Tesla has reduced the capability of its Autopilot self-driving system found in select Model S sedans and Model X SUVs in Europe in order to comply with strict local regulations.
As a result, Autopilot is now limited in capacity across all models in Europe when compared to its fully featured North American counterpart. For reference, Australia’s version is more like that of the former than the latter.
Affecting older Model S and Model X owners, the software downgrade restricts Autopilot’s version of active lane-change assist to use on divided roads with two or more lanes of traffic in either direction.
Once this feature is turned on and the indicator is turned on, an owner’s vehicle will wait at least 1.5 second before starting to change lanes and up to five seconds before cancelling the action if hasn’t been able to start due to an obstruction.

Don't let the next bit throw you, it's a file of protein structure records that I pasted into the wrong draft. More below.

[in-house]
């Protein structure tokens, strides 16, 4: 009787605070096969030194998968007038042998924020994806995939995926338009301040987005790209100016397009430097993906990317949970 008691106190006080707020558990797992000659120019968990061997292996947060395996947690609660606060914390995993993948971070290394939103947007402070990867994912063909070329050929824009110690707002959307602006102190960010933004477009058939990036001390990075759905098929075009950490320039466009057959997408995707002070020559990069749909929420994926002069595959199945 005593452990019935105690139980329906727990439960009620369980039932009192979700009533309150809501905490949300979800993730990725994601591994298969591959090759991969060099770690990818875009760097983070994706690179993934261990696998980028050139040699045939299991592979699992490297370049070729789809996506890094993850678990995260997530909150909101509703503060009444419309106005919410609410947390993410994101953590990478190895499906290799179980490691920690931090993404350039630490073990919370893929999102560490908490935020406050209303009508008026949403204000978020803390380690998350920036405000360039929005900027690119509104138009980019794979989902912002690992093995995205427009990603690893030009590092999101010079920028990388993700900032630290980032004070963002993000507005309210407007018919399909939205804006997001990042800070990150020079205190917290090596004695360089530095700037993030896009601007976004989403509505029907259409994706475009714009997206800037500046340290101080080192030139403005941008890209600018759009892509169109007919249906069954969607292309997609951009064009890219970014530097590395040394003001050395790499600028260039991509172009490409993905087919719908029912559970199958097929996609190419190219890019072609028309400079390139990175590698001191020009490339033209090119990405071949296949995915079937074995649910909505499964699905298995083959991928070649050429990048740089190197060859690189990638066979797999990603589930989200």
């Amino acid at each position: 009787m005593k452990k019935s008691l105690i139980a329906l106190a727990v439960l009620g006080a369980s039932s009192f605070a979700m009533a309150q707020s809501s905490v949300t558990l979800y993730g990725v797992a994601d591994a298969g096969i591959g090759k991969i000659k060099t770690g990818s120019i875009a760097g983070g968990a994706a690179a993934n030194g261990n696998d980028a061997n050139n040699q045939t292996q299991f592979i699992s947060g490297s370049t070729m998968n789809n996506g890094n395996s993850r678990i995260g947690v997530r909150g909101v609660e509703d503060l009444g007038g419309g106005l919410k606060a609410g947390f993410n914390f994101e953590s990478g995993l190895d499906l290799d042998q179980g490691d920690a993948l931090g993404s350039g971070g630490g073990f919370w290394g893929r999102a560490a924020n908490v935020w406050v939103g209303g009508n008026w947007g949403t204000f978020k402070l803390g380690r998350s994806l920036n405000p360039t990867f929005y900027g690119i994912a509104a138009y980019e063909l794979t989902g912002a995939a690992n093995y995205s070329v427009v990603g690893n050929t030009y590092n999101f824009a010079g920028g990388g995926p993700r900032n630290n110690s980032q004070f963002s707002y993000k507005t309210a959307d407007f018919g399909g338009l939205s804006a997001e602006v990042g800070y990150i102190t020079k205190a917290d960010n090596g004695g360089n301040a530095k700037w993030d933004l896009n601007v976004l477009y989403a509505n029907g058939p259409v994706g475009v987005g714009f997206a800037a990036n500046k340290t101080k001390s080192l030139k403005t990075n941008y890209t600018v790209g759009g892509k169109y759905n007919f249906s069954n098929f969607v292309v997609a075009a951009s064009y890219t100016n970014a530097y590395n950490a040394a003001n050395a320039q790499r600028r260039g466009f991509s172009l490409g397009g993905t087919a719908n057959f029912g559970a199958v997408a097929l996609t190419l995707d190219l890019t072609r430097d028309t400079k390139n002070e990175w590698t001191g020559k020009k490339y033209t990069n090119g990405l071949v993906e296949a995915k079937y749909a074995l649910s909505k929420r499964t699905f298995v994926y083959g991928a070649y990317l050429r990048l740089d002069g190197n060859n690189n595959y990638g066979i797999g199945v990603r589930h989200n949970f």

Autopilot’s version of steering assist has also taken a step back, with the amount of lock able to be applied reduced.
Therefore, an owner’s vehicle may not be able to manoeuvre around curves or stay within its lane in certain situations, at which point driver intervention will be required.
Speaking of which, the driver will now be reminded to hold the steering wheel if their hands are not detected on it for 15 seconds and Autopilot is engaged.
Finally, Autopilot’s recently released Smart Summon parking valet feature now requires the driver to be within six metres of their vehicle to operate, instead of the usual 61 metres.
“We are disappointed with the requirements regulators have chosen to impose, limiting the effectiveness of these features, and will continue to advocate that full functionality be restored,” Tesla said in email sent to European customers.